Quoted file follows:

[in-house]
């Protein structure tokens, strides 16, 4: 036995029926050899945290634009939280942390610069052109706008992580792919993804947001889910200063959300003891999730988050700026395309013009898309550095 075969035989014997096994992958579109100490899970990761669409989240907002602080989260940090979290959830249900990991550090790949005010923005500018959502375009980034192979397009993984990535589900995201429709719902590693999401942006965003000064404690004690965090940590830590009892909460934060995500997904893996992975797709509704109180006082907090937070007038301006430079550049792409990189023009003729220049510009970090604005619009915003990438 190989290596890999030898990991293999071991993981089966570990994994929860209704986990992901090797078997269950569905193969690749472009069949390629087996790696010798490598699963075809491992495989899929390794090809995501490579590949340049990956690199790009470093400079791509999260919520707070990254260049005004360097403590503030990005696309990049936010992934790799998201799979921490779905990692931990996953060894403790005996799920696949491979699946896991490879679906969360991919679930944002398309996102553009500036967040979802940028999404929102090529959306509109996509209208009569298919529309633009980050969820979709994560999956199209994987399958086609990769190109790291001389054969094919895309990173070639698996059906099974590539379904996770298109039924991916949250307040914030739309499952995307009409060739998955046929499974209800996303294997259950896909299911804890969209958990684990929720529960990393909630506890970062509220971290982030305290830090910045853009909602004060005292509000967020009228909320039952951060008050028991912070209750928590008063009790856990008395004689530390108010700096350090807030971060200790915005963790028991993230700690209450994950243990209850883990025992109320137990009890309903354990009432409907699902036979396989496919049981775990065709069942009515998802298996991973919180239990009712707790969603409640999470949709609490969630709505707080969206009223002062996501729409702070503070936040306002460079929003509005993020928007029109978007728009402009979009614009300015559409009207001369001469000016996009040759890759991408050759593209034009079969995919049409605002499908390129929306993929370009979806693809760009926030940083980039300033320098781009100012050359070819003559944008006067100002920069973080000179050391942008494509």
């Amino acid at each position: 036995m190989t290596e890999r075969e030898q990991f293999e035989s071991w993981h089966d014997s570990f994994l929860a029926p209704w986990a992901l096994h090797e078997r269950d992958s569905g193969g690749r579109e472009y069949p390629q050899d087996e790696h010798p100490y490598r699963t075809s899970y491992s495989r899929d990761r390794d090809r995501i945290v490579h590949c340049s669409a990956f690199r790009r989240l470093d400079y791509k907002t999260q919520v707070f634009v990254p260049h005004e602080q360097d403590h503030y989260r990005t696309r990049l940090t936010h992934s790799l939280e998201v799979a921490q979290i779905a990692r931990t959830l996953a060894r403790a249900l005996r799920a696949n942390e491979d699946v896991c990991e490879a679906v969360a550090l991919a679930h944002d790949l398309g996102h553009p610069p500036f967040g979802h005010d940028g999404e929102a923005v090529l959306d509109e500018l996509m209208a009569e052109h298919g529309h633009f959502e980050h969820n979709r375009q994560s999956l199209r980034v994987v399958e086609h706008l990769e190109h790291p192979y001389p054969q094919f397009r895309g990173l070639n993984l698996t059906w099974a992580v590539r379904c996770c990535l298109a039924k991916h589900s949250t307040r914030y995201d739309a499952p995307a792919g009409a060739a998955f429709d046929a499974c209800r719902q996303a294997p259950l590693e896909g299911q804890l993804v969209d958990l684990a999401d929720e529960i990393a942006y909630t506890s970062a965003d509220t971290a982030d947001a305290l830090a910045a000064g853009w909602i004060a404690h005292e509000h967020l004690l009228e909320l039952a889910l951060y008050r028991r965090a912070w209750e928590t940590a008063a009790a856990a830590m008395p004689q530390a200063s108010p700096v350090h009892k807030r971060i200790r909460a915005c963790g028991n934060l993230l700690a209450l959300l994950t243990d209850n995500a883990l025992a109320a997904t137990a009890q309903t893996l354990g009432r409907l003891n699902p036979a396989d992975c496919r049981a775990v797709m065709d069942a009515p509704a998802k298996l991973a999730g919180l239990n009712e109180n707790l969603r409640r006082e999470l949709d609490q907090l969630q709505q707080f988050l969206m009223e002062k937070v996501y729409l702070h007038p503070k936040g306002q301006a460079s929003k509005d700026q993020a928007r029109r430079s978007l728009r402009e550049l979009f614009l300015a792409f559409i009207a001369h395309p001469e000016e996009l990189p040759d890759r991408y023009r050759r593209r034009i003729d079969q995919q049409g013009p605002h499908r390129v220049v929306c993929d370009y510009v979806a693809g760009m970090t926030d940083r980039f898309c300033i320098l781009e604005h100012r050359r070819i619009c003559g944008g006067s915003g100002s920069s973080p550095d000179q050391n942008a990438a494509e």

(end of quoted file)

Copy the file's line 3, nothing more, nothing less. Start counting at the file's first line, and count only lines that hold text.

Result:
């Amino acid at each position: 036995m190989t290596e890999r075969e030898q990991f293999e035989s071991w993981h089966d014997s570990f994994l929860a029926p209704w986990a992901l096994h090797e078997r269950d992958s569905g193969g690749r579109e472009y069949p390629q050899d087996e790696h010798p100490y490598r699963t075809s899970y491992s495989r899929d990761r390794d090809r995501i945290v490579h590949c340049s669409a990956f690199r790009r989240l470093d400079y791509k907002t999260q919520v707070f634009v990254p260049h005004e602080q360097d403590h503030y989260r990005t696309r990049l940090t936010h992934s790799l939280e998201v799979a921490q979290i779905a990692r931990t959830l996953a060894r403790a249900l005996r799920a696949n942390e491979d699946v896991c990991e490879a679906v969360a550090l991919a679930h944002d790949l398309g996102h553009p610069p500036f967040g979802h005010d940028g999404e929102a923005v090529l959306d509109e500018l996509m209208a009569e052109h298919g529309h633009f959502e980050h969820n979709r375009q994560s999956l199209r980034v994987v399958e086609h706008l990769e190109h790291p192979y001389p054969q094919f397009r895309g990173l070639n993984l698996t059906w099974a992580v590539r379904c996770c990535l298109a039924k991916h589900s949250t307040r914030y995201d739309a499952p995307a792919g009409a060739a998955f429709d046929a499974c209800r719902q996303a294997p259950l590693e896909g299911q804890l993804v969209d958990l684990a999401d929720e529960i990393a942006y909630t506890s970062a965003d509220t971290a982030d947001a305290l830090a910045a000064g853009w909602i004060a404690h005292e509000h967020l004690l009228e909320l039952a889910l951060y008050r028991r965090a912070w209750e928590t940590a008063a009790a856990a830590m008395p004689q530390a200063s108010p700096v350090h009892k807030r971060i200790r909460a915005c963790g028991n934060l993230l700690a209450l959300l994950t243990d209850n995500a883990l025992a109320a997904t137990a009890q309903t893996l354990g009432r409907l003891n699902p036979a396989d992975c496919r049981a775990v797709m065709d069942a009515p509704a998802k298996l991973a999730g919180l239990n009712e109180n707790l969603r409640r006082e999470l949709d609490q907090l969630q709505q707080f988050l969206m009223e002062k937070v996501y729409l702070h007038p503070k936040g306002q301006a460079s929003k509005d700026q993020a928007r029109r430079s978007l728009r402009e550049l979009f614009l300015a792409f559409i009207a001369h395309p001469e000016e996009l990189p040759d890759r991408y023009r050759r593209r034009i003729d079969q995919q049409g013009p605002h499908r390129v220049v929306c993929d370009y510009v979806a693809g760009m970090t926030d940083r980039f898309c300033i320098l781009e604005h100012r050359r070819i619009c003559g944008g006067s915003g100002s920069s973080p550095d000179q050391n942008a990438a494509e």